Is efficiency the wrong answer?: Life Hacks by Charles Assisi
There’s a growing movement in support of slack, which frees a person from busy-ness. There’s no ‘time to work’ and ‘time to play’. It’s all time in which to engage with the world.
I’ve always been an efficiency beast. There are no “wasted” hours because every slot in the day is planned. I efficiently build in wiggle-room too, so I can accommodate last-minute changes. If all goes to plan, I end up with a few delightful spare moments amid the bustle of the day.
I’ve always been proud of this intricate workflow map, tweaked over years, that helps me run my day, my week, and my life with minimal hurdles.
But, it turns out, the most efficient people may not be the most effective people. This soul-crushing, counter-intuitive thesis lies at the heart of the book Slack: Getting Past Burnout, Busywork, and the Myth of Total Efficiency (2001), by management thinker and software programmer Tom DeMarco.
I’ve been re-reading this book at my mother’s seaside home in Kerala, and wrestling with the idea that I may in fact be hurting my chances at greater success and happiness, by doing too much. Should I be spending some of my waking hours staring at the sea (doing nothing is vital, DeMarco says); taking long walks instead of intense runs; catching short, unscheduled naps? Should I be working as and when ideas bloom, as I’m doing right now, on a Sunday afternoon (insanely inefficient)?
This way of life doesn’t fit the narrative that most of my generation was raised on. Even our time for rest, recuperation and play was precisely scheduled.
Which is why, when I first read DeMarco’s book, I put it down to a difference in world views. But the world has changed so much in the two decades since he wrote it. There is so much flexibility built into our digital, AI-inhabited age (most companies don’t mind if you get ChatGPT to do part of your job for you, for instance), that I’m starting to feel like maybe, in our current times, his world view is one that applies to us all.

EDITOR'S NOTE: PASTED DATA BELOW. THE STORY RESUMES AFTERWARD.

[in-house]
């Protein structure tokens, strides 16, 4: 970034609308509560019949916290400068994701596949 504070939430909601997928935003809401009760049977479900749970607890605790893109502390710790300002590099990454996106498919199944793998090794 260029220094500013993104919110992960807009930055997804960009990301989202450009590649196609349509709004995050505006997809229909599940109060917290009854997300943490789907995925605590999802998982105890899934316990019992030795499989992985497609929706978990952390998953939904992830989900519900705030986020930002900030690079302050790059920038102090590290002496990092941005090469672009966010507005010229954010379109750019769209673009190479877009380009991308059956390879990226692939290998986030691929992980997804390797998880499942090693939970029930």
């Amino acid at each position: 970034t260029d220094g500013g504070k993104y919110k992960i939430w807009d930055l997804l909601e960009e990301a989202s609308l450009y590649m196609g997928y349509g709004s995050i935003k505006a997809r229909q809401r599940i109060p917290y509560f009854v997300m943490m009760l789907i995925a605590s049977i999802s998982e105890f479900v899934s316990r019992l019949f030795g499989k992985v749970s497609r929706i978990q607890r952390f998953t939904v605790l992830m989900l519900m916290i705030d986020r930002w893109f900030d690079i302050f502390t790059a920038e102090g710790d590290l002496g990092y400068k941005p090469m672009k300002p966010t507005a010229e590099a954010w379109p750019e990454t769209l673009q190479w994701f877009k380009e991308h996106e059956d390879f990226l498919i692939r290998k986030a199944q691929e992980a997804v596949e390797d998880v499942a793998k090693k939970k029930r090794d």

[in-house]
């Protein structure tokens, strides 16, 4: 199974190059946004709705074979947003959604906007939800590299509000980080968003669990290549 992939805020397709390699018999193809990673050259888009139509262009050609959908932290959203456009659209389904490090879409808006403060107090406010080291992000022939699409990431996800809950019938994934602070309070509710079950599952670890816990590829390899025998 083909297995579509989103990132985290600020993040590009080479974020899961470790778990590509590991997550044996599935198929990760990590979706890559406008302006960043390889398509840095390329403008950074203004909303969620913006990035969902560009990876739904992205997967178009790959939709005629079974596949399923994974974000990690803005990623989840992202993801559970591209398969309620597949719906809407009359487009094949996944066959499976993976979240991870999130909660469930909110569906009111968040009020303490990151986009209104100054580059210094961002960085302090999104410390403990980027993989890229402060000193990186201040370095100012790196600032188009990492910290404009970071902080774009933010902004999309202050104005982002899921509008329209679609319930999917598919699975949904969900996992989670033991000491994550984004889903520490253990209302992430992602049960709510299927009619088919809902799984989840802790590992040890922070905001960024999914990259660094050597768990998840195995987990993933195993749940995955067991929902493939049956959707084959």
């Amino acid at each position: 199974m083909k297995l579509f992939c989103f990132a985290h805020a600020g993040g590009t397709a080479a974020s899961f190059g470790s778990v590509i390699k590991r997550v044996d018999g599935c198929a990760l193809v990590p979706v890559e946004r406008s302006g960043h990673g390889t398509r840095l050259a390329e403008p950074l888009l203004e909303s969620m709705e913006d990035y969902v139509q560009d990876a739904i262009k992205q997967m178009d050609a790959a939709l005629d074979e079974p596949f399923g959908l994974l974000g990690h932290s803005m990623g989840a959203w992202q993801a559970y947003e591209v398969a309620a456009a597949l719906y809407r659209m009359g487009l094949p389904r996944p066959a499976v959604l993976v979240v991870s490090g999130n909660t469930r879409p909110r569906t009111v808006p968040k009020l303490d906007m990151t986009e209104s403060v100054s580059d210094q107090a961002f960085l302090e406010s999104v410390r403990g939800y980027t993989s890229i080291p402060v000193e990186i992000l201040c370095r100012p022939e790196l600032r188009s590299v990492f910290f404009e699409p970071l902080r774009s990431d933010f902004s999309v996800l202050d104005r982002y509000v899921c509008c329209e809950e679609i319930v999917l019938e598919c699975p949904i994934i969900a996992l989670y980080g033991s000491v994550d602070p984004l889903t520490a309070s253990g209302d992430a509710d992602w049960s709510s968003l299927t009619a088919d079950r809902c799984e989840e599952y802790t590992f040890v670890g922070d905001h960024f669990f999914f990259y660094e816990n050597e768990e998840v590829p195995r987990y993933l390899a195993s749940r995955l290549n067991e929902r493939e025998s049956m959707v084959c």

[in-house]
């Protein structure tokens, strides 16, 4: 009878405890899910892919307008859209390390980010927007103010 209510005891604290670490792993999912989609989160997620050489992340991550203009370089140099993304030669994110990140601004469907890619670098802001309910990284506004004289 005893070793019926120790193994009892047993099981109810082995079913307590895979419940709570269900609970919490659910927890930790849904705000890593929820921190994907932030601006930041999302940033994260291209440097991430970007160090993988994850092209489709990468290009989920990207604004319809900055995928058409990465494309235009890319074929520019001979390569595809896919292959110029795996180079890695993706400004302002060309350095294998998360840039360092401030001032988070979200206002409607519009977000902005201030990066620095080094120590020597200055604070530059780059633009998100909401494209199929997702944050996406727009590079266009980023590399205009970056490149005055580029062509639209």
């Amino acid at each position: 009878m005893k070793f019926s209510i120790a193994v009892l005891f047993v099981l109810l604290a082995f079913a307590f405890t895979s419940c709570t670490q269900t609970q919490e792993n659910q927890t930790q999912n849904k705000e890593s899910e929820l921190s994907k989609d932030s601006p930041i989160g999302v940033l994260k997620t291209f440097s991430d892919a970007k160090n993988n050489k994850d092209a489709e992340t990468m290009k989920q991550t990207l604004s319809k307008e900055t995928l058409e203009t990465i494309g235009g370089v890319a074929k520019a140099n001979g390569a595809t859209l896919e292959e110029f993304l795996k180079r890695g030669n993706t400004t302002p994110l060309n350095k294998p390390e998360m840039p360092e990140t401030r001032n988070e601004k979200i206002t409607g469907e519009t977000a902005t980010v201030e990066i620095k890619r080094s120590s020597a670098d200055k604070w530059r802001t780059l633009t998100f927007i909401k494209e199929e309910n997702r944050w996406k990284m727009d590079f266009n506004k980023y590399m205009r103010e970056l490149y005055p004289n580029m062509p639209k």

My GTD (or Get Things Done) lists are planned meticulously and revised every weekend. But the backlog of unfinished tasks is still long. Could it be that leaving time for slack would actually help me?
DeMarco defines slack as “the degree of freedom to effect change”, adding that slack is the natural enemy of efficiency and vice versa. He has studied healthy companies and great software code for years and says they have this one thing in common.
Slack is not wiggle room. It is freedom from busy-ness, which creates freedom for people at various levels within a working grid. It’s the freedom to switch off for a while; turn away from a task and return to it later, with an altogether different perspective.
Allow for too much slack and the incentive to complete the task can fizzle away. So how does one determine the optimal level? In the search for my optimum, some other truths have surfaced.
Take something as simple as getting to the airport. I’ve always deployed the just-in-time approach. The last time around, I arrived at the terminal half an hour earlier than I normally would and realised how the calm that came from not being rushed altered my experience of this event.
That may seem like a small thing, but what it gave me was a feeling of abundance of time, mind space and leisure. I am starting to see how this kind of slack could create a mindset that is better able to pivot amid change and take charge of circumstances; how it could build room for learning, thinking and living within the regular workweek.
Many of my generation might look at such a person’s schedule and see self-indulgence, inefficiency, perhaps even laziness. What does it result in, the slack time? That answer, on most days, is “nothing right away”. In the long term though, it is the people with slack built into their lives who end up engaging with the world, keeping up more effortlessly. And isn’t that the true goal — to be relevant and effective rather than just hyper-efficient?
(Charles Assisi is co-founder at Founding Fuel & co-author of The Aadhaar Effect)